“Lake Phalen canoe docks.” Photographer: Sweet, date: ca. 1905. Minnesota Historical Society Photograph Collection, Location No. GV3.61C

These days at Phalen you’ll find Dragon Boat races, sculling lessons, and a lot of people fishing. Of course, our goal will be to bring back those 880 canoes, all headed out to read on the water.

There is a lot of planning and organizing to be done, including raising the matching funds. If you have ideas for artists, partners, or connections in St. Paul, be in touch. For instance, who lives near Phalen and has a motor boat? We’ll need of a tow or two.

 

Find the Floating Library on land in Philadelphia through Nov. 1st

People in reading room

For those Floating Library fans who’d rather peruse the shelves from the stability of solid ground, make your way to Philadelphia this month where a selection of FL books are on view. They’re part of a reading room at Vox Populi gallery, one of several sites to host exhibitions and programming as part of a city-wide project called Alternative Currencies. 

Our friends at Possible Press invited the FL to contribute a selection of books that now have the special designation in the catalog of being “drowned and rescued.”  Wrinkled and mildly faded with their taped spines and we’re gonna survive attitude, these books were packed into a Sailor Jerry’s Spiced Rum box and shipped off to Philly right before the Pope landed ashore there in mid-September.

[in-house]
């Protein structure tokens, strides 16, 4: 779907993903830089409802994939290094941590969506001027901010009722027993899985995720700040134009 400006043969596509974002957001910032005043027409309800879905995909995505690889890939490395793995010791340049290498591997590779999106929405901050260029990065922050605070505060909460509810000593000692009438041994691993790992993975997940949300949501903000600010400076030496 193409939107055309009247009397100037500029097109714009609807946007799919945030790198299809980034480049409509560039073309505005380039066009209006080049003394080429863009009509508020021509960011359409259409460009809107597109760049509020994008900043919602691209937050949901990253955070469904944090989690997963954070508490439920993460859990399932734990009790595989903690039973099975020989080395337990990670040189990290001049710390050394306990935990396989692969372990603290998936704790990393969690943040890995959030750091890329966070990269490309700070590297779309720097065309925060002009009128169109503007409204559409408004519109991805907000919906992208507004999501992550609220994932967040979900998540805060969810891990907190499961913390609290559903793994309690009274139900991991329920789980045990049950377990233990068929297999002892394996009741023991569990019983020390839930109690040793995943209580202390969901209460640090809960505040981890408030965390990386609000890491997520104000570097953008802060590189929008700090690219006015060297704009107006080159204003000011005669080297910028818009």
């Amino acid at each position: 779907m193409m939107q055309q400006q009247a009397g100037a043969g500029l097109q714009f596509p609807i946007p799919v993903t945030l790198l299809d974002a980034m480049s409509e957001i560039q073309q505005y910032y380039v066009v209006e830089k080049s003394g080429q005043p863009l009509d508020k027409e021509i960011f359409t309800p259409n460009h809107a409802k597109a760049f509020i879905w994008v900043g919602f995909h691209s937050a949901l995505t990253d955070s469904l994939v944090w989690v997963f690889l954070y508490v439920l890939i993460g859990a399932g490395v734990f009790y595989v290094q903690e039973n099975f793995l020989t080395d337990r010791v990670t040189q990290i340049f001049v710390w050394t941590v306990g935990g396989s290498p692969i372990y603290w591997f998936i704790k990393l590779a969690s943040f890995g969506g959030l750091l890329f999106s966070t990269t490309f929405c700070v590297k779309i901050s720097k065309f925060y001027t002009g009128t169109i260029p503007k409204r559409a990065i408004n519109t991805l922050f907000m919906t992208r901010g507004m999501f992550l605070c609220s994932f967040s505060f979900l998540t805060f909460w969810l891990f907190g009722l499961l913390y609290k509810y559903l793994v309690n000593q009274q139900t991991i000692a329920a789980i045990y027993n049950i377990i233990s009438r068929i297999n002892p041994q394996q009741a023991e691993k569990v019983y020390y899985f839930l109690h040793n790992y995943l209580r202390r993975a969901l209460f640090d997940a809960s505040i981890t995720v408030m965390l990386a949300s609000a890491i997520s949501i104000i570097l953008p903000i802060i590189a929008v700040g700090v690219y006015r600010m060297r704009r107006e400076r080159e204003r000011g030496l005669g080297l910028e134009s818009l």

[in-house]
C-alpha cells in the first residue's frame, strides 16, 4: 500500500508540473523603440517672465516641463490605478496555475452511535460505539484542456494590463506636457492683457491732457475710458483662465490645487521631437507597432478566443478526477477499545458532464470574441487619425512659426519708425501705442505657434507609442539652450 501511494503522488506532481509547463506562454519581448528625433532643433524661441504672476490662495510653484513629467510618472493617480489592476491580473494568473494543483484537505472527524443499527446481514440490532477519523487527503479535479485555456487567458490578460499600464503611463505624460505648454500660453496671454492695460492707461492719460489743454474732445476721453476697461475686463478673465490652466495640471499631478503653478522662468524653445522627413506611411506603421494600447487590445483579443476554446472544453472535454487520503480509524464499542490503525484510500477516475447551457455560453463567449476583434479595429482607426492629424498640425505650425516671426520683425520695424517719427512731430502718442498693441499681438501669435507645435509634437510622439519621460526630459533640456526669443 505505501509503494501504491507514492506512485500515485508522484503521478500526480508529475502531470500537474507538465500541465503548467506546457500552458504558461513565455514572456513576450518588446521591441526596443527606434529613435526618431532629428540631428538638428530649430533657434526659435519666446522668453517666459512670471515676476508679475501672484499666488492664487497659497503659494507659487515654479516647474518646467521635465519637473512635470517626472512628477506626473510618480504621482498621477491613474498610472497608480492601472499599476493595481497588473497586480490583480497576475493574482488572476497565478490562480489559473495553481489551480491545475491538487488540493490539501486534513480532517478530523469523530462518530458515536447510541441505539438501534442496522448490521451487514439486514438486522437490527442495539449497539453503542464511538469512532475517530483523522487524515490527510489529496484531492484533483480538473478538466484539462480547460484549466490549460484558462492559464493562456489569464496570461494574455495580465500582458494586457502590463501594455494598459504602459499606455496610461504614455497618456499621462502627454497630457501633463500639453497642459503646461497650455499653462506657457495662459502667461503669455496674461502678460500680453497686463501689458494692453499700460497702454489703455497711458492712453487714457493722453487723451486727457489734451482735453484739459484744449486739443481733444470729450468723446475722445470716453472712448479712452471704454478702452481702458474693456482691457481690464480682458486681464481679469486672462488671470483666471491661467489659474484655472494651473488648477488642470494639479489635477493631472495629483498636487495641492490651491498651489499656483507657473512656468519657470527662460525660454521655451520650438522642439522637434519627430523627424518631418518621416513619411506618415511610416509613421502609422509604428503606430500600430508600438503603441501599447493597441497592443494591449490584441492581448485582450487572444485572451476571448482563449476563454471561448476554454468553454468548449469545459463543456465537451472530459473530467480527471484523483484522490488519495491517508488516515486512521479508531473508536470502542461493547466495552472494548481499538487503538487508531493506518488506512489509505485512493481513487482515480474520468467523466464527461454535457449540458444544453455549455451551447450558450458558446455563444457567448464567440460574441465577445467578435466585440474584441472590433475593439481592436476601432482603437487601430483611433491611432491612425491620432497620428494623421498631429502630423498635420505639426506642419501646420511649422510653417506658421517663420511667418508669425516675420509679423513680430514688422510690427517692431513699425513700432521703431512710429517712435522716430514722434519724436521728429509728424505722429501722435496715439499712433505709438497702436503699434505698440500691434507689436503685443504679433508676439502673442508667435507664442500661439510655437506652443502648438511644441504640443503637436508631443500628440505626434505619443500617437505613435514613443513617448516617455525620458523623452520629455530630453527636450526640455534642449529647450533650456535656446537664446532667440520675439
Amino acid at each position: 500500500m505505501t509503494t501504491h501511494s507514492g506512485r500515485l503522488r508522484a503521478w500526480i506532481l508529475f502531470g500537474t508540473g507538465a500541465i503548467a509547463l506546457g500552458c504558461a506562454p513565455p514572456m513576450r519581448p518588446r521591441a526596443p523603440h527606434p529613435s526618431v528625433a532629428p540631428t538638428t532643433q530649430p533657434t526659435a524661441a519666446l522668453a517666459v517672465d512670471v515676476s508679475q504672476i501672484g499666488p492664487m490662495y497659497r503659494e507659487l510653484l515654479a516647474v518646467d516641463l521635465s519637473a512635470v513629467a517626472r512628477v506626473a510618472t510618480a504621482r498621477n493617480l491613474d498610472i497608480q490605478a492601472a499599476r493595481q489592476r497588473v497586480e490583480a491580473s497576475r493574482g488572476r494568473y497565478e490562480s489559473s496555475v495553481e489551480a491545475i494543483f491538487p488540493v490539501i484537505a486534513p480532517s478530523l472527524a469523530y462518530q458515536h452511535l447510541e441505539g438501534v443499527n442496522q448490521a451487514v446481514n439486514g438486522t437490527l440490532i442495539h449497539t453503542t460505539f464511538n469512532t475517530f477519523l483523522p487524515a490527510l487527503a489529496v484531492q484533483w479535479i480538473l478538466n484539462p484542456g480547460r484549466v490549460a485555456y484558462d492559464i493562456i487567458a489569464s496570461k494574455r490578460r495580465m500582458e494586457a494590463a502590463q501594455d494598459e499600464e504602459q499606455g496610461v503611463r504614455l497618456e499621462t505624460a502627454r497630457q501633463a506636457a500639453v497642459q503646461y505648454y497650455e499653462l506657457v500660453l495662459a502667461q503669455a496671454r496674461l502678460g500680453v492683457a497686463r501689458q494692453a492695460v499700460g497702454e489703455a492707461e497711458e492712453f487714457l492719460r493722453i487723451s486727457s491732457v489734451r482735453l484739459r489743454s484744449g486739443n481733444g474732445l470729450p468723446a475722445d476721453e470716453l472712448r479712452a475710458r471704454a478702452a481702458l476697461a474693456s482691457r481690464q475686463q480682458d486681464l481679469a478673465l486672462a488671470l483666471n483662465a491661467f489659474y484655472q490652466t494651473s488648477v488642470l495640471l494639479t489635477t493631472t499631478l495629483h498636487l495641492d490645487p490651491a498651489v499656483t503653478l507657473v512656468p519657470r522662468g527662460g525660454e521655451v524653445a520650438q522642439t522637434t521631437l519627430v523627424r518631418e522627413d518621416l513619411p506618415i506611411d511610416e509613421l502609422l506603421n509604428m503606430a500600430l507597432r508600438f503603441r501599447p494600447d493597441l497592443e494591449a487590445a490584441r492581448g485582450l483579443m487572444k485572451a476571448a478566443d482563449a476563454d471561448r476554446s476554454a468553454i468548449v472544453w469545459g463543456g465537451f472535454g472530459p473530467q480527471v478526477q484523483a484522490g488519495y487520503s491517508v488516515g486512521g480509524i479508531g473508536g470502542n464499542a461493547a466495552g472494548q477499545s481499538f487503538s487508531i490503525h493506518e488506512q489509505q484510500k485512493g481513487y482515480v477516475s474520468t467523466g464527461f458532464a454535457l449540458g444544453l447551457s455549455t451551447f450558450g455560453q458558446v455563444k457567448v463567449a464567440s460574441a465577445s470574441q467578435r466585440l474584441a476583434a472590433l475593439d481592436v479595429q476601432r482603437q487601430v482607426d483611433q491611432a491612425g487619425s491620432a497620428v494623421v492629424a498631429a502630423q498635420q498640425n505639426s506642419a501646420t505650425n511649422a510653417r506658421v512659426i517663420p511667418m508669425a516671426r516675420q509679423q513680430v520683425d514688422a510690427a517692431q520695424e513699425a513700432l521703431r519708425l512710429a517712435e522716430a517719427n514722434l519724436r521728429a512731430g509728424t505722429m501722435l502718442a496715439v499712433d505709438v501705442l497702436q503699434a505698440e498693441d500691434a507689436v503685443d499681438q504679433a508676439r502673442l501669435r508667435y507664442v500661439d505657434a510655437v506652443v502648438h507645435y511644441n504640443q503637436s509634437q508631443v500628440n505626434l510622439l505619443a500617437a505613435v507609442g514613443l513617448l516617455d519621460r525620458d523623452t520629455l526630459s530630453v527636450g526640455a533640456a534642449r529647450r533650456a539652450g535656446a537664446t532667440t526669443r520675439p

Reading Room at Vox

In the gallery the shelves mimic laundry drying racks and the FL flag flies windless while pinned to the wall. You’ll find favorites such as Areca Roe’s 3-D viewfinder set, Jess Zeglin’s Friendly Microbe Coloring Book, and the two books that were dipped twice: A Book Dipped in Two Lakes (intentionally), Flood Music (unintentionally).

Alternative Currencies is a gathering of independent contemporary arts groups from around the U.S. to talk about what it means to stay “alternative.”  I’m sad to not be there for the discussions, as this question didn’t get as much play at last month’s otherwise overwhelmingly enriching Hand-in-Glove conference.

It’s certainly on the brain of the Floating Library now, as the cold, dark creeps in and we try to find a wood-burning stove around which to write grants, dream and plan for the future. (Some exciting news coming soon…). ‘Til then, give us a report from Philly if you happen to stop by!

Sailor Jerry

 

Let’s end with the moon and some poems.

From Stephanie Rohlfs' "First Artist-in-Residence on The Moon", Lunar Artists' Residency Vol. 1

From Stephanie Rohlfs’ “First Artist-in-Residence on The Moon”, Lunar Artists’ Residency Vol. 1

The Library was short and sweet and sweaty this year. We’re ending on a cool note, or with a lack of blazing sunshine anyway. Join us for a Moonlight* Paddle and Poetry Reading this Saturday, August 1, beginning at 8:30 pm.